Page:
Going Solo: The Law and Ethics of Childbirth During the COVID-19 Pandemic

Yakovi Gan-Or, Nofar

The COVID-19 pandemic has had devastating effects on women’s reproductive lives. Women’s access to both abortion and contraceptive care has been restricted in many states across the U.S. Yet, the coronavirus has put a strain on another aspect of women’s reproductive rights: childbirth. In New York, for example, several hospitals instituted bans on all visitors in order to protect obstetric health care providers, as well as patients and newborn babies, from the risks posed by the virus. The policies were met with anger and confusion among expectant parents. An executive order issued in response to such criticism, overruling these policies, was described by some health professionals as unethical and ill-informed. Against this background this Essay maps the ethical and legal issues raised by childbirth visitation bans. It argues that the benefits of such visitation bans should be weighed against the implications they may have on laboring women’s emotional and physical well-being, considering the challenges they already face during facility-based childbirth. It then considers several national and international legal frameworks through which women’s birthing rights may be affirmed, also pointing out where they fall short. Lastly, this Essay makes recommendations for how such rights may be better addressed by different legal actors, including scholars, courts, and legislators.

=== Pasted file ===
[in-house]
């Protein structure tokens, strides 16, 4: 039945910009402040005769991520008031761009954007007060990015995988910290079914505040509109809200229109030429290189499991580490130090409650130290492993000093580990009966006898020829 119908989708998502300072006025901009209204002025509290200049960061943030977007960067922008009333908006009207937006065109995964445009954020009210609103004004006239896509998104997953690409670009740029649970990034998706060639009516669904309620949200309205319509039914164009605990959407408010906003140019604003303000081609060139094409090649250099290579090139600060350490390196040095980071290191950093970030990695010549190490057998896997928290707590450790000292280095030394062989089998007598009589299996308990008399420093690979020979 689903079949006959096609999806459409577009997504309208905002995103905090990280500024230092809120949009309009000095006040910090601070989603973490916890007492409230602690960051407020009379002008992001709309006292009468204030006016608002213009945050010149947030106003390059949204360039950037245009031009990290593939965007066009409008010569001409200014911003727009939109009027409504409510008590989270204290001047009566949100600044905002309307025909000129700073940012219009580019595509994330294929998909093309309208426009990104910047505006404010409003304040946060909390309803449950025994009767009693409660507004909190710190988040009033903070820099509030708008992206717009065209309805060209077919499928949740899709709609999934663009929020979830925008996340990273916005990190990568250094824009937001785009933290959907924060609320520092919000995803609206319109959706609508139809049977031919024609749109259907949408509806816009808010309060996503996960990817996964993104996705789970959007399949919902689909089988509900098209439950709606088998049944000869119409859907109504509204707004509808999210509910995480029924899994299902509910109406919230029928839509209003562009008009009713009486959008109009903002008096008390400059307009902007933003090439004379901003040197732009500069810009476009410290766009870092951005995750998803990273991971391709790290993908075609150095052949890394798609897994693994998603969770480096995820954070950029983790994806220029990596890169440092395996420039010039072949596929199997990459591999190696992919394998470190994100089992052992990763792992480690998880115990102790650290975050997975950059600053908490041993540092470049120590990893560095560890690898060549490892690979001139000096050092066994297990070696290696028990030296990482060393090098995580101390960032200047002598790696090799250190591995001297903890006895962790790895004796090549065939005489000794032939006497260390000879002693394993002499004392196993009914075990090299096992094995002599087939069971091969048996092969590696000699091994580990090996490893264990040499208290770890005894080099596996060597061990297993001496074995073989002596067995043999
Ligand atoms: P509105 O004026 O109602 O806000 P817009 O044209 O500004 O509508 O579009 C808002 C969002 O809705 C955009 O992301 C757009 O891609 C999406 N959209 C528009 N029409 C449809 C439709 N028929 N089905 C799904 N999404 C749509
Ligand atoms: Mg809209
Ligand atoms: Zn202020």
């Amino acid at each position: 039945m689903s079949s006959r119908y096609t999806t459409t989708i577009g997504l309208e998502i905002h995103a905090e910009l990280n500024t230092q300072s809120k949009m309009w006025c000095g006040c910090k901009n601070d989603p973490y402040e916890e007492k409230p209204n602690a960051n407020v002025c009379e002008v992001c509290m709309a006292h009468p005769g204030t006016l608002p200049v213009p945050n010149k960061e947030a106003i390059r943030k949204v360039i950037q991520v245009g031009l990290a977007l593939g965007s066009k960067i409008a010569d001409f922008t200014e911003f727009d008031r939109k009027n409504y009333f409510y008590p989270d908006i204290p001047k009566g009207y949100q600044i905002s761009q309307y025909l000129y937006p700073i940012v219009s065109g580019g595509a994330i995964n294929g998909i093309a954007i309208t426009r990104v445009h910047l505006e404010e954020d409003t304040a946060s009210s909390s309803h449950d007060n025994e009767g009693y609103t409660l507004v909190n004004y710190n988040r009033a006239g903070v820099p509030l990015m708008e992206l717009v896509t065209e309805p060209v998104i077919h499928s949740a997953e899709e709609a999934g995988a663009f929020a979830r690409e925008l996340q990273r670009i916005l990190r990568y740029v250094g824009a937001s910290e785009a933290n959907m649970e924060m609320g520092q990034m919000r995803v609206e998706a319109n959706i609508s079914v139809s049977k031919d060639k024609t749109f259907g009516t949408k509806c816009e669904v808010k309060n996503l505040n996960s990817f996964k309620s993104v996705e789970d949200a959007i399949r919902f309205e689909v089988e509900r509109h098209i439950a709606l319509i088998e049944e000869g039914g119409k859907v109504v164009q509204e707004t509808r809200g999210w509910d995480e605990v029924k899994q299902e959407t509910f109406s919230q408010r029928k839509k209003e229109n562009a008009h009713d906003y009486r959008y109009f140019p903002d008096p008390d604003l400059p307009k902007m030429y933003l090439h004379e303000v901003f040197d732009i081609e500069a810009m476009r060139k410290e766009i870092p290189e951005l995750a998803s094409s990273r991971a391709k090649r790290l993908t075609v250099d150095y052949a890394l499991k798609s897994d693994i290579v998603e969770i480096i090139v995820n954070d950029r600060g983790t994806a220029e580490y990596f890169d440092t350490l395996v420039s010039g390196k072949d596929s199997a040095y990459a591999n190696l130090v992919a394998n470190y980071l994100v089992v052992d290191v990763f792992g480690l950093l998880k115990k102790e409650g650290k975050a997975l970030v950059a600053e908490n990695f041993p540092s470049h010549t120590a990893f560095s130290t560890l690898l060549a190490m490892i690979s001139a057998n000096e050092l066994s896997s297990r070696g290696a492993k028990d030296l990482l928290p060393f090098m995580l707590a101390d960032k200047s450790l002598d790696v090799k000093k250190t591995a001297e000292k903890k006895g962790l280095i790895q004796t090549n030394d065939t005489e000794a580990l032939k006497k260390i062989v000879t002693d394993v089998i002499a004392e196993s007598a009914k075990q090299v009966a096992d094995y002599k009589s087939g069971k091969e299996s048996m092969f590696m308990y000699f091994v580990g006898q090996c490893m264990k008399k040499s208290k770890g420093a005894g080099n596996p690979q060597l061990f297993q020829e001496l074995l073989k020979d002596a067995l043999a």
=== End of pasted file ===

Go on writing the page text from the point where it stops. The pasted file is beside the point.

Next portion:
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Also Published In

Journal of Law and the Biosciences

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January 15, 2021


Keywords: Obstetric Violence, Visitation Bans